Once I was a clever boy learning the arts of Oxford... is a quotation from the verses written by Bishop Richard Fleming (c.1385-1431) for his tomb in Lincoln Cathedral. Fleming, the founder of Lincoln College in Oxford, is the subject of my research for a D. Phil., and, like me, a son of the West Riding. I have remarked in the past that I have a deeply meaningful on-going relationship with a dead fifteenth century bishop... it was Fleming who, in effect, enabled me to come to Oxford and to learn its arts, and for that I am immensely grateful.

Friday, 22 August 2014

Peter Lewis RIP

I was very sad this morning to hear from a friend of the death of Peter Lewis, doyenne of British historians of medieval France, author of Later Medival France , the standard work in English on the subject, and a Fellow of All Souls.

The notice on the college website is as follows: 

Peter Lewis 1931-2014 

It is with great sadness that the College announces the death on 30th July of Peter (Shervey) Lewis, MA, FRHistS, Membre de l'Académie des Inscriptions et Belles-Lettres, Fellow of All Souls 1953-98 (Fellow Librarian 1982-98) and Emeritus Fellow from 1998. There will be a Memorial Service in All Souls College Chapel at 2:15pm on Saturday 11th October 2014. 

I attended Peter Lewis' seminars at All Souls on later medieval France from 1994 until 1998, when he retired. They were the quintessence of Oxford scholarship and I revered him as the type of don you expected to meet here. He was the master of his subject, and also, to my mind the personification of academic courtesy.Thus after each seminar those attending were invited to sherry in his rooms, high up in the Great Court of the College. Here there was academic converse but also genuine friendliness and a sense of shared intersts and enthusiasms.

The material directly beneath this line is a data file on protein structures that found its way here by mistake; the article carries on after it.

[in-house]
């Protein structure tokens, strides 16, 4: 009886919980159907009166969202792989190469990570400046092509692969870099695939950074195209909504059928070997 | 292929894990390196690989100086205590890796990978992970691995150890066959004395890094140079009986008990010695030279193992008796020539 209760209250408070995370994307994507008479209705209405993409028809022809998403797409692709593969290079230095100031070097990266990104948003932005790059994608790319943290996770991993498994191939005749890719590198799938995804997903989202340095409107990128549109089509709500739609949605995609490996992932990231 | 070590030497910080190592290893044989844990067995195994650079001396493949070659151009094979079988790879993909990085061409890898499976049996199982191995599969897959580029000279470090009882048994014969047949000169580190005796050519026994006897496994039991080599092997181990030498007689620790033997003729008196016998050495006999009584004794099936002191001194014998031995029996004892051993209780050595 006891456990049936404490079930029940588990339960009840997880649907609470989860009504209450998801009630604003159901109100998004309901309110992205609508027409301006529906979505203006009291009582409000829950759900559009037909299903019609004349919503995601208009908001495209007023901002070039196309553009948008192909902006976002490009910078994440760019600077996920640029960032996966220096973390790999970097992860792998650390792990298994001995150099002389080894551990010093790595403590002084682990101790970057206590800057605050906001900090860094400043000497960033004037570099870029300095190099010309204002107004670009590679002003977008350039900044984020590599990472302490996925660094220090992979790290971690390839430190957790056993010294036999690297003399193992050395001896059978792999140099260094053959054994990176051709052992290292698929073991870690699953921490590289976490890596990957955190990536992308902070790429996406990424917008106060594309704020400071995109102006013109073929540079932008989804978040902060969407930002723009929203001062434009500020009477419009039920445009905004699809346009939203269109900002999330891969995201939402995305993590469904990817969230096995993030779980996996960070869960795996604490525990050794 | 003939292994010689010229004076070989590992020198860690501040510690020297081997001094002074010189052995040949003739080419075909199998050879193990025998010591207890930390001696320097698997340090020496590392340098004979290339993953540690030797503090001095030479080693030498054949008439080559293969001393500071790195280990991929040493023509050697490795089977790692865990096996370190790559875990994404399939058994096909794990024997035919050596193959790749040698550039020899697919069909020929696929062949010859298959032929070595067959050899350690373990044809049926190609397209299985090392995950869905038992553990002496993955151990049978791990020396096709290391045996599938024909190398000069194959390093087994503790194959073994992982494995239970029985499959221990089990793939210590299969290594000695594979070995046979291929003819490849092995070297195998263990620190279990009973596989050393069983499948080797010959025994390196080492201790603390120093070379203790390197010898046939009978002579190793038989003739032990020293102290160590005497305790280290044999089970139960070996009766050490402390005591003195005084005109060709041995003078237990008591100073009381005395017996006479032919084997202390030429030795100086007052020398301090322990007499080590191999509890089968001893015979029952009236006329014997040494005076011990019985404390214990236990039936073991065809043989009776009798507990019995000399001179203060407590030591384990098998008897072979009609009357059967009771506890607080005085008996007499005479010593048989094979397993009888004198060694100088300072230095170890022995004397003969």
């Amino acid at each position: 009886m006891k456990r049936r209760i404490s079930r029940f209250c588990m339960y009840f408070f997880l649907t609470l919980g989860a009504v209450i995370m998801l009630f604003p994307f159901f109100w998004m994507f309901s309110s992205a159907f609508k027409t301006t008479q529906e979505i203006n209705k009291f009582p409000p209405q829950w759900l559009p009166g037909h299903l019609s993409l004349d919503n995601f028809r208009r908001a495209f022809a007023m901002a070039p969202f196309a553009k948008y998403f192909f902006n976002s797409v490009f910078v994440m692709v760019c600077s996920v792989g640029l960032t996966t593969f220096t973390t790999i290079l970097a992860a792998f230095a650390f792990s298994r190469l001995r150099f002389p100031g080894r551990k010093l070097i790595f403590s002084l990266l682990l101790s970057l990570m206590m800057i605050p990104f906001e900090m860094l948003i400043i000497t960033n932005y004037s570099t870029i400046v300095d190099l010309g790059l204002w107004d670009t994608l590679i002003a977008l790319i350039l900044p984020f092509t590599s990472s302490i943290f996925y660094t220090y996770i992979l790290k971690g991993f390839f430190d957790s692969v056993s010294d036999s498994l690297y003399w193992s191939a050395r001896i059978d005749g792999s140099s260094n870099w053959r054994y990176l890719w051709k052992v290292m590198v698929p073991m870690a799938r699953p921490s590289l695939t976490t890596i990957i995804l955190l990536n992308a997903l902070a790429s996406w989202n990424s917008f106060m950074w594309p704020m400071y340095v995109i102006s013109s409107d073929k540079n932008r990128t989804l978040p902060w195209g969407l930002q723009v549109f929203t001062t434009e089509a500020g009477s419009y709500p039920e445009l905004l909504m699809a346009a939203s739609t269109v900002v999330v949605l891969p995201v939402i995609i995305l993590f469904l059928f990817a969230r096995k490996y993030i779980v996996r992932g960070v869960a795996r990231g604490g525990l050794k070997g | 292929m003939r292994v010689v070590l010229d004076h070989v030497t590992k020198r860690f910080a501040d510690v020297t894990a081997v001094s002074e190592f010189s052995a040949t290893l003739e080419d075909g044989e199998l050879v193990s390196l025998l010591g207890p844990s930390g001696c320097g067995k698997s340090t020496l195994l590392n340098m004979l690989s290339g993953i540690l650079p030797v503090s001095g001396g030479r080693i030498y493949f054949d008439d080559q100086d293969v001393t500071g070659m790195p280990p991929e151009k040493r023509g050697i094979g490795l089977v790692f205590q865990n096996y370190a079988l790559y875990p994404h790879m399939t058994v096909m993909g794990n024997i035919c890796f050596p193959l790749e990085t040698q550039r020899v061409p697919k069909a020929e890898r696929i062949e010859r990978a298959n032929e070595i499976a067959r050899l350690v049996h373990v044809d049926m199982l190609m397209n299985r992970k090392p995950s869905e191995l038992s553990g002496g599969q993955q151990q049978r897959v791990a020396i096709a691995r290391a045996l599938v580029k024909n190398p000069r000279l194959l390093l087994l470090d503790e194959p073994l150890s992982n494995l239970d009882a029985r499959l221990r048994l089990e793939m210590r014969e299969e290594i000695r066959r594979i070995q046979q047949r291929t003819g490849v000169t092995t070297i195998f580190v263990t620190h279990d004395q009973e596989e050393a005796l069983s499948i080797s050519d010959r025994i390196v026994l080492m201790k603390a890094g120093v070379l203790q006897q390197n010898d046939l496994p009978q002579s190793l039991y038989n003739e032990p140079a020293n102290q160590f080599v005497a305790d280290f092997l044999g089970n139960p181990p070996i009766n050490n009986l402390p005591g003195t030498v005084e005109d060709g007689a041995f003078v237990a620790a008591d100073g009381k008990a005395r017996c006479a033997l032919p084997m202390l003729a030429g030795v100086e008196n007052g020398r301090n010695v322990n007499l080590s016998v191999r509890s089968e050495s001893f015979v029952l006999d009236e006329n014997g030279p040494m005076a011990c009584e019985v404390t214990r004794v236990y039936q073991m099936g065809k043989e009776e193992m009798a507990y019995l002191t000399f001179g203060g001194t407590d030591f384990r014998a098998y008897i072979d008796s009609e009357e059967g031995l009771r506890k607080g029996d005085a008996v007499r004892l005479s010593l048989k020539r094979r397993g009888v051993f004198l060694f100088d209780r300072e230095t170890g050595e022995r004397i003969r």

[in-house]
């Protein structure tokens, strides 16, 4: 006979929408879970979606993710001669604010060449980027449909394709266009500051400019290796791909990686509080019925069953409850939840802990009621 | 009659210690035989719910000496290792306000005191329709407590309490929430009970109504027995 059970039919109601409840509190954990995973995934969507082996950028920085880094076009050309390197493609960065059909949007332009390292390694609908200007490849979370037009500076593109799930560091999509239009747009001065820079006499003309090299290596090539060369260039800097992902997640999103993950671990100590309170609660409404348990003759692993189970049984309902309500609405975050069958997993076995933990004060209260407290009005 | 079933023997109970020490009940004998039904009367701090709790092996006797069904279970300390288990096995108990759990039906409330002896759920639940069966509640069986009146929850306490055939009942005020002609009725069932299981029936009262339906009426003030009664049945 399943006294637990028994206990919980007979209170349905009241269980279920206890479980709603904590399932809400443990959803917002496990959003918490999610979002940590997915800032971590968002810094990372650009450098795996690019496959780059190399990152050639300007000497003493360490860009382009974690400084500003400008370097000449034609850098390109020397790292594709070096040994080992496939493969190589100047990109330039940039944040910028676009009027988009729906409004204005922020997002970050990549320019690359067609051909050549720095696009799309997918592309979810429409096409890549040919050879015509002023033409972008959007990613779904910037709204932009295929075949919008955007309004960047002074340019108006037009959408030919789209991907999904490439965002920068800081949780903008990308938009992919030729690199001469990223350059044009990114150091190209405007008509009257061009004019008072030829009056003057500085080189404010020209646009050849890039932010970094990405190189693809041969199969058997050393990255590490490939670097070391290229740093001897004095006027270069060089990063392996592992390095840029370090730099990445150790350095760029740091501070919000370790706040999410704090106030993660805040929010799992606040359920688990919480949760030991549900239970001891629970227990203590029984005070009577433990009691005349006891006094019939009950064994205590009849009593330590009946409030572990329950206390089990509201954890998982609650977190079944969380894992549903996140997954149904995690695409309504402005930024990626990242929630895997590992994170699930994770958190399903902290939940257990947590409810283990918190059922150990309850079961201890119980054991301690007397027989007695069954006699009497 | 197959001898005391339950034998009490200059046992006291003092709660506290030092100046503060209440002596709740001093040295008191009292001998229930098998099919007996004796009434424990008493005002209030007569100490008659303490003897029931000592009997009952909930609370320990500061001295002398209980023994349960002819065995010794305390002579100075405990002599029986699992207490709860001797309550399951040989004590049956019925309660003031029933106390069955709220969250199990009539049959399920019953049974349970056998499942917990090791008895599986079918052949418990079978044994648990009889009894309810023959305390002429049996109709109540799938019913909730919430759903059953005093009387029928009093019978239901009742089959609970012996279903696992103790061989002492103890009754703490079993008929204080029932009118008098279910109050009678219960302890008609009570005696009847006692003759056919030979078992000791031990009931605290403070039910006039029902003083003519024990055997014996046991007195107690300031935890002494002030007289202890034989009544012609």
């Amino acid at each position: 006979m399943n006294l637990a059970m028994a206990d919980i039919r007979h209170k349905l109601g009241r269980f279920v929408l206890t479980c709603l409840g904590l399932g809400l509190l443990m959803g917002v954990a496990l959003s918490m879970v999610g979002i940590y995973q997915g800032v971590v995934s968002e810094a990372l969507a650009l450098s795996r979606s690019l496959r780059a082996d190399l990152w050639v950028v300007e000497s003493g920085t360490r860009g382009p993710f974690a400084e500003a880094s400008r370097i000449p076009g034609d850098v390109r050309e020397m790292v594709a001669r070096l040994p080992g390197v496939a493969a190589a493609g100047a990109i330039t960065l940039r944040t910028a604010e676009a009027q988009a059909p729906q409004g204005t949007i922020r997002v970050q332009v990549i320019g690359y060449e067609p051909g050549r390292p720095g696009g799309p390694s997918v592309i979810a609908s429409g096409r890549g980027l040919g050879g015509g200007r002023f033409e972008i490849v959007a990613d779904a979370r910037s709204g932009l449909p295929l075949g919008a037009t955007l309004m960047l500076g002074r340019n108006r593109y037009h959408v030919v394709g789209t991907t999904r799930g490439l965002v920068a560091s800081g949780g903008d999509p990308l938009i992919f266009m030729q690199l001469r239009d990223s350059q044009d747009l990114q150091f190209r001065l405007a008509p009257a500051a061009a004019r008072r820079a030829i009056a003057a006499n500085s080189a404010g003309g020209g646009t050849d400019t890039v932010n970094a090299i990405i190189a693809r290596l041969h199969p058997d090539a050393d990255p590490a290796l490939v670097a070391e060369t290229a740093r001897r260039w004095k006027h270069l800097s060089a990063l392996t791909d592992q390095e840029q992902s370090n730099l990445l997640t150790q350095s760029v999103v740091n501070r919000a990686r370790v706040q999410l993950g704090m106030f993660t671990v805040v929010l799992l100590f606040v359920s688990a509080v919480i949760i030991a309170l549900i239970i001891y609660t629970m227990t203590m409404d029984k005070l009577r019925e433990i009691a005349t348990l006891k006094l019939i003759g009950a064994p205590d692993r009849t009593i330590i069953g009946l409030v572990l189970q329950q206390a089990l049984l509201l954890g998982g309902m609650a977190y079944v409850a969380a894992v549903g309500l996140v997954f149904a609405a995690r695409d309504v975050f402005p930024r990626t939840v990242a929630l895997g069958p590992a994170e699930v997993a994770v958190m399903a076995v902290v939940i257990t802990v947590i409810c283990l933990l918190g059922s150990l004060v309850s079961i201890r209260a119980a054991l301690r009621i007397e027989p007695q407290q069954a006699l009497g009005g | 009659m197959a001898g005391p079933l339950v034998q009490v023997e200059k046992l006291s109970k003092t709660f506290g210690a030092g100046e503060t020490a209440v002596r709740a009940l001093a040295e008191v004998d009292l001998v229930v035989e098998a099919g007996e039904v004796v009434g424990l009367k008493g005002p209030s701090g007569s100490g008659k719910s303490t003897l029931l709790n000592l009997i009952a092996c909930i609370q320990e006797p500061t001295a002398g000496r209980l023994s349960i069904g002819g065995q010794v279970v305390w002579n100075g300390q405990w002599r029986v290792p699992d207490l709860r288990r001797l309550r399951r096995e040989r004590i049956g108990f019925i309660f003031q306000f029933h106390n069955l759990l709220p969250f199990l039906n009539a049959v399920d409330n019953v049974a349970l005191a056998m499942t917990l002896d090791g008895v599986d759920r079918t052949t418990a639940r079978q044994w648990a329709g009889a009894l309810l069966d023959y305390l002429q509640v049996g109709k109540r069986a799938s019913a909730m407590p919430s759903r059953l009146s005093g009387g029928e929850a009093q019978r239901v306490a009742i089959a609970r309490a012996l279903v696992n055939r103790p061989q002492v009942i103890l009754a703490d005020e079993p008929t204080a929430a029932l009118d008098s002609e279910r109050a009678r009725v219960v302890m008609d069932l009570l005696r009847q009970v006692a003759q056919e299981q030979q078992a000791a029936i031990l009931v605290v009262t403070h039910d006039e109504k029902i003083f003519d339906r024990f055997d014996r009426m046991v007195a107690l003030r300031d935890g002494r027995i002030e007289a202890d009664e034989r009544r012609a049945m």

I have two abiding memories of him in particular. On one occasion in the questions after a seminar he had chaired he started a remark by saying "Now was it Dubuy, or Contarmine or [various other distinguished French historians were mentioned] who had the idea that [whatever the point was].... oh no [striking his forehead with the palm of his hand], it was me." 

The other is more personal. When I gave a seminar paper on my work on Bishop Fleming at All Souls in, I think, 1997, I had just begun when the door at the far end of the room opened and in came Peter Lewis, who virtually never came to such things. I was flattered and somewhat surprised. After the paper was delivered (and I think well received, but that is no matter to this story) I thanked him for coming, and received the reply "You always come to my seminars, so I though I would come to yours." I was struck then, and continue to be, by such courtesy from an academic demi-god to a middle-aged postgraduate. 

A great and distinguished historian and a gracious and dignified human being.

May he rest in peace.

1 comment:

Zephyrinus said...


Requiescat in pace.